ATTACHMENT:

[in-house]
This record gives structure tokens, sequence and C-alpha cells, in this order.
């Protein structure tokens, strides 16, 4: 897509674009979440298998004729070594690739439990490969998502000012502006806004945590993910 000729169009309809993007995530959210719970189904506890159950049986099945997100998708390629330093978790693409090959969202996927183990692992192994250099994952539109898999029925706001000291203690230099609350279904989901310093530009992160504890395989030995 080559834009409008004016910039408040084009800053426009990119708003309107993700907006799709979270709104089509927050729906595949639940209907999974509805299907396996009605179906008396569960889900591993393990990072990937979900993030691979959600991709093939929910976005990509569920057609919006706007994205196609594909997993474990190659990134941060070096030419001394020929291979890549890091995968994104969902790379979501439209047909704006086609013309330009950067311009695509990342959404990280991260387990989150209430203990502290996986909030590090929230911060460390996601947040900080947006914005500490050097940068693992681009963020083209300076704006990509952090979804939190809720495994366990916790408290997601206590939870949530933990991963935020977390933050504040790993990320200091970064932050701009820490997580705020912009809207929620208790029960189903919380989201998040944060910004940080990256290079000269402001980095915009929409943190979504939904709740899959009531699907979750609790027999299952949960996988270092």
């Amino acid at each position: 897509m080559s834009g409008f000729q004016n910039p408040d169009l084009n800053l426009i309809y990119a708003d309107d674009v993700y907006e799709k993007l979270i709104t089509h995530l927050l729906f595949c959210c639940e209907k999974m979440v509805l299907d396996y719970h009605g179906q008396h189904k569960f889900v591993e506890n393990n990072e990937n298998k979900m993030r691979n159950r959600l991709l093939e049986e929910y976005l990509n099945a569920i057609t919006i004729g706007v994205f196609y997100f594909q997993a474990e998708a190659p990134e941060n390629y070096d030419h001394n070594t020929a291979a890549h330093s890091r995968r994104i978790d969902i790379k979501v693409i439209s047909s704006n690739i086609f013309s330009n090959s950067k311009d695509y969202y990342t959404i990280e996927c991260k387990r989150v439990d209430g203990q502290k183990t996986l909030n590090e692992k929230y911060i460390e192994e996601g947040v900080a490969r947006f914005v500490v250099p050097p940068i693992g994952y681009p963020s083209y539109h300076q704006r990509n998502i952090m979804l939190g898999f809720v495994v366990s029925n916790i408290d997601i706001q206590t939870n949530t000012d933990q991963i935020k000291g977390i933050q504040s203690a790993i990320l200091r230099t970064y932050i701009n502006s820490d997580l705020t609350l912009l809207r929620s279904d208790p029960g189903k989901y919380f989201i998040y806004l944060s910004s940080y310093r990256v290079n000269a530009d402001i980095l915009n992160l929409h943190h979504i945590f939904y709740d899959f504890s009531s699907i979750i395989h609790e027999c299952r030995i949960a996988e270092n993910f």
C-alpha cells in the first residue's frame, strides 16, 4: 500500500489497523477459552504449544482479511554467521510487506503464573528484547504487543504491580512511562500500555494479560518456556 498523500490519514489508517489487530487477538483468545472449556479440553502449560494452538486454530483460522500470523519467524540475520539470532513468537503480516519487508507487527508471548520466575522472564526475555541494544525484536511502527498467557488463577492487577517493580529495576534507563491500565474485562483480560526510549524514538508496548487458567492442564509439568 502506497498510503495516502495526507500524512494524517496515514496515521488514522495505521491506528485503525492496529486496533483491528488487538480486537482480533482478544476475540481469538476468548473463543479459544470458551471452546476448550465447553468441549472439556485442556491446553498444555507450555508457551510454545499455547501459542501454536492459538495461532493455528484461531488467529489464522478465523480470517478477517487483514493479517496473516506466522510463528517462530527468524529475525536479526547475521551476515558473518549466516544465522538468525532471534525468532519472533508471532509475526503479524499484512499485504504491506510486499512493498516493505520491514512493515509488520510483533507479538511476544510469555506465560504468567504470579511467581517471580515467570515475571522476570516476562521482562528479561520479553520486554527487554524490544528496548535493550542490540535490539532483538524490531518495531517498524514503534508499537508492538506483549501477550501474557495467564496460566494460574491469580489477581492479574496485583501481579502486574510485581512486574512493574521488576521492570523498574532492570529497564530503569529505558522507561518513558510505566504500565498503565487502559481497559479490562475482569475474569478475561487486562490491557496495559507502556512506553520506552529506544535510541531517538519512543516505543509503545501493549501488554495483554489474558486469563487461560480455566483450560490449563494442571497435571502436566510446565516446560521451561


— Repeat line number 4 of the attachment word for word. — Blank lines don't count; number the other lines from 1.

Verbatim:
């Amino acid at each position: 897509m080559s834009g409008f000729q004016n910039p408040d169009l084009n800053l426009i309809y990119a708003d309107d674009v993700y907006e799709k993007l979270i709104t089509h995530l927050l729906f595949c959210c639940e209907k999974m979440v509805l299907d396996y719970h009605g179906q008396h189904k569960f889900v591993e506890n393990n990072e990937n298998k979900m993030r691979n159950r959600l991709l093939e049986e929910y976005l990509n099945a569920i057609t919006i004729g706007v994205f196609y997100f594909q997993a474990e998708a190659p990134e941060n390629y070096d030419h001394n070594t020929a291979a890549h330093s890091r995968r994104i978790d969902i790379k979501v693409i439209s047909s704006n690739i086609f013309s330009n090959s950067k311009d695509y969202y990342t959404i990280e996927c991260k387990r989150v439990d209430g203990q502290k183990t996986l909030n590090e692992k929230y911060i460390e192994e996601g947040v900080a490969r947006f914005v500490v250099p050097p940068i693992g994952y681009p963020s083209y539109h300076q704006r990509n998502i952090m979804l939190g898999f809720v495994v366990s029925n916790i408290d997601i706001q206590t939870n949530t000012d933990q991963i935020k000291g977390i933050q504040s203690a790993i990320l200091r230099t970064y932050i701009n502006s820490d997580l705020t609350l912009l809207r929620s279904d208790p029960g189903k989901y919380f989201i998040y806004l944060s910004s940080y310093r990256v290079n000269a530009d402001i980095l915009n992160l929409h943190h979504i945590f939904y709740d899959f504890s009531s699907i979750i395989h609790e027999c299952r030995i949960a996988e270092n993910f």